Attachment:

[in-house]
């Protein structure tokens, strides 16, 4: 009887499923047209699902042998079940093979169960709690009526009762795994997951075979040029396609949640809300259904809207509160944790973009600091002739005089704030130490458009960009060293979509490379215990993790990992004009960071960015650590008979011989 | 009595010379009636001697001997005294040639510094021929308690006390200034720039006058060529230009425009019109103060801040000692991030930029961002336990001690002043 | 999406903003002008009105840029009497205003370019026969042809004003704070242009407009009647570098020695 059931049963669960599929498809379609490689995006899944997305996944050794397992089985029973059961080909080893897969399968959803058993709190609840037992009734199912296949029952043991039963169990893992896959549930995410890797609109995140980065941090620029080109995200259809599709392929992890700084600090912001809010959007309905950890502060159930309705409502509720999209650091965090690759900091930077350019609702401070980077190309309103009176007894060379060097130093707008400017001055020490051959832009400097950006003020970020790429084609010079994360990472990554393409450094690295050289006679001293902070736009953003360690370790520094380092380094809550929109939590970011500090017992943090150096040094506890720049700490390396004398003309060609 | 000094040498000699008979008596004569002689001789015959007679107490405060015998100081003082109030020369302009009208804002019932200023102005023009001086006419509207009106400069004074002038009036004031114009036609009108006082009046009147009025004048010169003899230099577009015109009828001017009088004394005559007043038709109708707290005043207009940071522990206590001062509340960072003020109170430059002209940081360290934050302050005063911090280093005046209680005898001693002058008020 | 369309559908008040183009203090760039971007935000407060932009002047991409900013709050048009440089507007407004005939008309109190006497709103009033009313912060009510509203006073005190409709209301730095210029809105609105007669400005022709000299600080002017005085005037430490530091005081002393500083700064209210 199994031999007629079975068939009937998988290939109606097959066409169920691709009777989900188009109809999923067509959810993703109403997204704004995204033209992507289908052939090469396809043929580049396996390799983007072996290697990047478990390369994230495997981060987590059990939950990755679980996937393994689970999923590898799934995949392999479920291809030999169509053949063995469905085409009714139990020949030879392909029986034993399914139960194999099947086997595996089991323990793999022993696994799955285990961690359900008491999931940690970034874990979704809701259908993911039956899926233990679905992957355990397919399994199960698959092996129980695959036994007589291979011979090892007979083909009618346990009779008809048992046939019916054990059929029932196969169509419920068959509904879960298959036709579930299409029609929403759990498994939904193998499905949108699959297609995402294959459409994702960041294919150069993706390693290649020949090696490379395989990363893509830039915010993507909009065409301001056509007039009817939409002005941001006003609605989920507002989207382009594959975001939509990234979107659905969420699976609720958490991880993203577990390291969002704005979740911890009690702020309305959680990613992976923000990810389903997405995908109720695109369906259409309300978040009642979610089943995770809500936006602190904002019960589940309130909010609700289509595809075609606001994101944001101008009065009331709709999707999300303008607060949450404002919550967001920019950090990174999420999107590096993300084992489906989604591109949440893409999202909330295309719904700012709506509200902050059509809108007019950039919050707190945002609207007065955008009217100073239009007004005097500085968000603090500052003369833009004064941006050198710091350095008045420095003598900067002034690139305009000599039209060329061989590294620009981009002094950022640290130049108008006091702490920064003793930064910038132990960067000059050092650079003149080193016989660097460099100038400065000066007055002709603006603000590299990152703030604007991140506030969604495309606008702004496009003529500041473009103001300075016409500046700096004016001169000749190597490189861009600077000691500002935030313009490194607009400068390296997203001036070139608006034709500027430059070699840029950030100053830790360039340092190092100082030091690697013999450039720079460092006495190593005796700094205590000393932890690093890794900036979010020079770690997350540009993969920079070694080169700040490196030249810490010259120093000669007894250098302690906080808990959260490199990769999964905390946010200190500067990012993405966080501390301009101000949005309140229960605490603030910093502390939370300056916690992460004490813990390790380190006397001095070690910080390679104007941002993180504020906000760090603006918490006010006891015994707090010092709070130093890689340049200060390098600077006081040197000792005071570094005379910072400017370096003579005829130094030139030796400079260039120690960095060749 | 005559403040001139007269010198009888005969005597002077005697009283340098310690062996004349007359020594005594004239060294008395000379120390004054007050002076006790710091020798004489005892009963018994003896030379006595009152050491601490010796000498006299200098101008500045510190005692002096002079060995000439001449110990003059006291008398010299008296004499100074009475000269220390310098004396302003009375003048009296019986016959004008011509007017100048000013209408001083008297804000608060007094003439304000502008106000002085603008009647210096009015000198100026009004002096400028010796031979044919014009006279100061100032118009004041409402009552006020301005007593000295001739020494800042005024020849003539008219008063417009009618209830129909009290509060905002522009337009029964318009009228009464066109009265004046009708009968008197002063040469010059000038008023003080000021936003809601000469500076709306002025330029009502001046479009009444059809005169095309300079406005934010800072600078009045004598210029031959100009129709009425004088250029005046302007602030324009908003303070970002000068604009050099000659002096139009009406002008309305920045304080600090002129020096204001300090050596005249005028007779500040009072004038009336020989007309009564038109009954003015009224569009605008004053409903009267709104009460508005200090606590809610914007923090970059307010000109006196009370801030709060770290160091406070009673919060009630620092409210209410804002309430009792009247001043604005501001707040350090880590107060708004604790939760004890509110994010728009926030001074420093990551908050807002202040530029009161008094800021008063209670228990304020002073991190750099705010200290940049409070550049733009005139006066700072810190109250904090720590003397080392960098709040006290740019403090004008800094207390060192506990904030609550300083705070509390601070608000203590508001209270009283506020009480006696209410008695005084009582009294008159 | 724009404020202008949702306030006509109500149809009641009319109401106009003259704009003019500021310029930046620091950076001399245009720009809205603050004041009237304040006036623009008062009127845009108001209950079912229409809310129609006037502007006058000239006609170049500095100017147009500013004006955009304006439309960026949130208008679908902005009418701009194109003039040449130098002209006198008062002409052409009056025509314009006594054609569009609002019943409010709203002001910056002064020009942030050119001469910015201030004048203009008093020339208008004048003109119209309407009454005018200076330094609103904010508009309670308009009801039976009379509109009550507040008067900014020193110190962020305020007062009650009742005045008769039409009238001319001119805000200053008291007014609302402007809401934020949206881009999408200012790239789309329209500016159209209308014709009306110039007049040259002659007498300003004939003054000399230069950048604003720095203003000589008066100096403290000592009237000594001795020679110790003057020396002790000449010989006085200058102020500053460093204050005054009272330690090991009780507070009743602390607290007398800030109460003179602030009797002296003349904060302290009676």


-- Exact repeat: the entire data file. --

[in-house]
């Protein structure tokens, strides 16, 4: 009887499923047209699902042998079940093979169960709690009526009762795994997951075979040029396609949640809300259904809207509160944790973009600091002739005089704030130490458009960009060293979509490379215990993790990992004009960071960015650590008979011989 | 009595010379009636001697001997005294040639510094021929308690006390200034720039006058060529230009425009019109103060801040000692991030930029961002336990001690002043 | 999406903003002008009105840029009497205003370019026969042809004003704070242009407009009647570098020695 059931049963669960599929498809379609490689995006899944997305996944050794397992089985029973059961080909080893897969399968959803058993709190609840037992009734199912296949029952043991039963169990893992896959549930995410890797609109995140980065941090620029080109995200259809599709392929992890700084600090912001809010959007309905950890502060159930309705409502509720999209650091965090690759900091930077350019609702401070980077190309309103009176007894060379060097130093707008400017001055020490051959832009400097950006003020970020790429084609010079994360990472990554393409450094690295050289006679001293902070736009953003360690370790520094380092380094809550929109939590970011500090017992943090150096040094506890720049700490390396004398003309060609 | 000094040498000699008979008596004569002689001789015959007679107490405060015998100081003082109030020369302009009208804002019932200023102005023009001086006419509207009106400069004074002038009036004031114009036609009108006082009046009147009025004048010169003899230099577009015109009828001017009088004394005559007043038709109708707290005043207009940071522990206590001062509340960072003020109170430059002209940081360290934050302050005063911090280093005046209680005898001693002058008020 | 369309559908008040183009203090760039971007935000407060932009002047991409900013709050048009440089507007407004005939008309109190006497709103009033009313912060009510509203006073005190409709209301730095210029809105609105007669400005022709000299600080002017005085005037430490530091005081002393500083700064209210 199994031999007629079975068939009937998988290939109606097959066409169920691709009777989900188009109809999923067509959810993703109403997204704004995204033209992507289908052939090469396809043929580049396996390799983007072996290697990047478990390369994230495997981060987590059990939950990755679980996937393994689970999923590898799934995949392999479920291809030999169509053949063995469905085409009714139990020949030879392909029986034993399914139960194999099947086997595996089991323990793999022993696994799955285990961690359900008491999931940690970034874990979704809701259908993911039956899926233990679905992957355990397919399994199960698959092996129980695959036994007589291979011979090892007979083909009618346990009779008809048992046939019916054990059929029932196969169509419920068959509904879960298959036709579930299409029609929403759990498994939904193998499905949108699959297609995402294959459409994702960041294919150069993706390693290649020949090696490379395989990363893509830039915010993507909009065409301001056509007039009817939409002005941001006003609605989920507002989207382009594959975001939509990234979107659905969420699976609720958490991880993203577990390291969002704005979740911890009690702020309305959680990613992976923000990810389903997405995908109720695109369906259409309300978040009642979610089943995770809500936006602190904002019960589940309130909010609700289509595809075609606001994101944001101008009065009331709709999707999300303008607060949450404002919550967001920019950090990174999420999107590096993300084992489906989604591109949440893409999202909330295309719904700012709506509200902050059509809108007019950039919050707190945002609207007065955008009217100073239009007004005097500085968000603090500052003369833009004064941006050198710091350095008045420095003598900067002034690139305009000599039209060329061989590294620009981009002094950022640290130049108008006091702490920064003793930064910038132990960067000059050092650079003149080193016989660097460099100038400065000066007055002709603006603000590299990152703030604007991140506030969604495309606008702004496009003529500041473009103001300075016409500046700096004016001169000749190597490189861009600077000691500002935030313009490194607009400068390296997203001036070139608006034709500027430059070699840029950030100053830790360039340092190092100082030091690697013999450039720079460092006495190593005796700094205590000393932890690093890794900036979010020079770690997350540009993969920079070694080169700040490196030249810490010259120093000669007894250098302690906080808990959260490199990769999964905390946010200190500067990012993405966080501390301009101000949005309140229960605490603030910093502390939370300056916690992460004490813990390790380190006397001095070690910080390679104007941002993180504020906000760090603006918490006010006891015994707090010092709070130093890689340049200060390098600077006081040197000792005071570094005379910072400017370096003579005829130094030139030796400079260039120690960095060749 | 005559403040001139007269010198009888005969005597002077005697009283340098310690062996004349007359020594005594004239060294008395000379120390004054007050002076006790710091020798004489005892009963018994003896030379006595009152050491601490010796000498006299200098101008500045510190005692002096002079060995000439001449110990003059006291008398010299008296004499100074009475000269220390310098004396302003009375003048009296019986016959004008011509007017100048000013209408001083008297804000608060007094003439304000502008106000002085603008009647210096009015000198100026009004002096400028010796031979044919014009006279100061100032118009004041409402009552006020301005007593000295001739020494800042005024020849003539008219008063417009009618209830129909009290509060905002522009337009029964318009009228009464066109009265004046009708009968008197002063040469010059000038008023003080000021936003809601000469500076709306002025330029009502001046479009009444059809005169095309300079406005934010800072600078009045004598210029031959100009129709009425004088250029005046302007602030324009908003303070970002000068604009050099000659002096139009009406002008309305920045304080600090002129020096204001300090050596005249005028007779500040009072004038009336020989007309009564038109009954003015009224569009605008004053409903009267709104009460508005200090606590809610914007923090970059307010000109006196009370801030709060770290160091406070009673919060009630620092409210209410804002309430009792009247001043604005501001707040350090880590107060708004604790939760004890509110994010728009926030001074420093990551908050807002202040530029009161008094800021008063209670228990304020002073991190750099705010200290940049409070550049733009005139006066700072810190109250904090720590003397080392960098709040006290740019403090004008800094207390060192506990904030609550300083705070509390601070608000203590508001209270009283506020009480006696209410008695005084009582009294008159 | 724009404020202008949702306030006509109500149809009641009319109401106009003259704009003019500021310029930046620091950076001399245009720009809205603050004041009237304040006036623009008062009127845009108001209950079912229409809310129609006037502007006058000239006609170049500095100017147009500013004006955009304006439309960026949130208008679908902005009418701009194109003039040449130098002209006198008062002409052409009056025509314009006594054609569009609002019943409010709203002001910056002064020009942030050119001469910015201030004048203009008093020339208008004048003109119209309407009454005018200076330094609103904010508009309670308009009801039976009379509109009550507040008067900014020193110190962020305020007062009650009742005045008769039409009238001319001119805000200053008291007014609302402007809401934020949206881009999408200012790239789309329209500016159209209308014709009306110039007049040259002659007498300003004939003054000399230069950048604003720095203003000589008066100096403290000592009237000594001795020679110790003057020396002790000449010989006085200058102020500053460093204050005054009272330690090991009780507070009743602390607290007398800030109460003179602030009797002296003349904060302290009676």